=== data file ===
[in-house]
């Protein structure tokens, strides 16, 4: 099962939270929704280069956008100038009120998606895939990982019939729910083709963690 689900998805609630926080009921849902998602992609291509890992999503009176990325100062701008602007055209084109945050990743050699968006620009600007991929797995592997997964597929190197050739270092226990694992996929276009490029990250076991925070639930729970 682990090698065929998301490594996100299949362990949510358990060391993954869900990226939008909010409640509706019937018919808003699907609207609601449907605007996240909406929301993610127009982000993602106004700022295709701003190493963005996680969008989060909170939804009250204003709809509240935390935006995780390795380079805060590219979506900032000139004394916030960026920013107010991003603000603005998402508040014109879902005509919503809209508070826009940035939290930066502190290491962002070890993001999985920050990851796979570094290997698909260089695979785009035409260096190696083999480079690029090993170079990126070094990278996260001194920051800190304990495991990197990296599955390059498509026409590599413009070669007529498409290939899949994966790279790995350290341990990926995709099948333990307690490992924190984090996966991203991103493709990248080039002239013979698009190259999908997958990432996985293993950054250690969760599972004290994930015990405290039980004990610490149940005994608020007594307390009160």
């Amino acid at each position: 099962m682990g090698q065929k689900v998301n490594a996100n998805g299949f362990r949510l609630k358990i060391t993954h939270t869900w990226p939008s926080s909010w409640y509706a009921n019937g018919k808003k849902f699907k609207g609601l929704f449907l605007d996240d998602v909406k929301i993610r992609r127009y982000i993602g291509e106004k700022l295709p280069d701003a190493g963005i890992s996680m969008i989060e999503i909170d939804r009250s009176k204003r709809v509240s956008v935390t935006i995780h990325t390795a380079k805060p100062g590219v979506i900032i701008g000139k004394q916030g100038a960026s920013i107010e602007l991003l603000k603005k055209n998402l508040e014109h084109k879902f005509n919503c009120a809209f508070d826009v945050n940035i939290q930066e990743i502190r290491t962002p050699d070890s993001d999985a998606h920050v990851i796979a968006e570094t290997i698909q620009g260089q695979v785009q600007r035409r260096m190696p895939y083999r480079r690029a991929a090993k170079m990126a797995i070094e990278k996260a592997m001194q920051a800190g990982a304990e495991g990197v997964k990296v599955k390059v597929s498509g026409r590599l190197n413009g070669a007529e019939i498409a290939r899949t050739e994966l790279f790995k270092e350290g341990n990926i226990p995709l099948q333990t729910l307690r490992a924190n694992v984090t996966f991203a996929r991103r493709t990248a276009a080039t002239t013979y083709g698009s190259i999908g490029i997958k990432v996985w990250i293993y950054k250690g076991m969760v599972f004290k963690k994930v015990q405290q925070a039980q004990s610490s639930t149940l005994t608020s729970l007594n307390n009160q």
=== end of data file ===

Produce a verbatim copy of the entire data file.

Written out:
[in-house]
């Protein structure tokens, strides 16, 4: 099962939270929704280069956008100038009120998606895939990982019939729910083709963690 689900998805609630926080009921849902998602992609291509890992999503009176990325100062701008602007055209084109945050990743050699968006620009600007991929797995592997997964597929190197050739270092226990694992996929276009490029990250076991925070639930729970 682990090698065929998301490594996100299949362990949510358990060391993954869900990226939008909010409640509706019937018919808003699907609207609601449907605007996240909406929301993610127009982000993602106004700022295709701003190493963005996680969008989060909170939804009250204003709809509240935390935006995780390795380079805060590219979506900032000139004394916030960026920013107010991003603000603005998402508040014109879902005509919503809209508070826009940035939290930066502190290491962002070890993001999985920050990851796979570094290997698909260089695979785009035409260096190696083999480079690029090993170079990126070094990278996260001194920051800190304990495991990197990296599955390059498509026409590599413009070669007529498409290939899949994966790279790995350290341990990926995709099948333990307690490992924190984090996966991203991103493709990248080039002239013979698009190259999908997958990432996985293993950054250690969760599972004290994930015990405290039980004990610490149940005994608020007594307390009160």
């Amino acid at each position: 099962m682990g090698q065929k689900v998301n490594a996100n998805g299949f362990r949510l609630k358990i060391t993954h939270t869900w990226p939008s926080s909010w409640y509706a009921n019937g018919k808003k849902f699907k609207g609601l929704f449907l605007d996240d998602v909406k929301i993610r992609r127009y982000i993602g291509e106004k700022l295709p280069d701003a190493g963005i890992s996680m969008i989060e999503i909170d939804r009250s009176k204003r709809v509240s956008v935390t935006i995780h990325t390795a380079k805060p100062g590219v979506i900032i701008g000139k004394q916030g100038a960026s920013i107010e602007l991003l603000k603005k055209n998402l508040e014109h084109k879902f005509n919503c009120a809209f508070d826009v945050n940035i939290q930066e990743i502190r290491t962002p050699d070890s993001d999985a998606h920050v990851i796979a968006e570094t290997i698909q620009g260089q695979v785009q600007r035409r260096m190696p895939y083999r480079r690029a991929a090993k170079m990126a797995i070094e990278k996260a592997m001194q920051a800190g990982a304990e495991g990197v997964k990296v599955k390059v597929s498509g026409r590599l190197n413009g070669a007529e019939i498409a290939r899949t050739e994966l790279f790995k270092e350290g341990n990926i226990p995709l099948q333990t729910l307690r490992a924190n694992v984090t996966f991203a996929r991103r493709t990248a276009a080039t002239t013979y083709g698009s190259i999908g490029i997958k990432v996985w990250i293993y950054k250690g076991m969760v599972f004290k963690k994930v015990q405290q925070a039980q004990s610490s639930t149940l005994t608020s729970l007594n307390n009160q």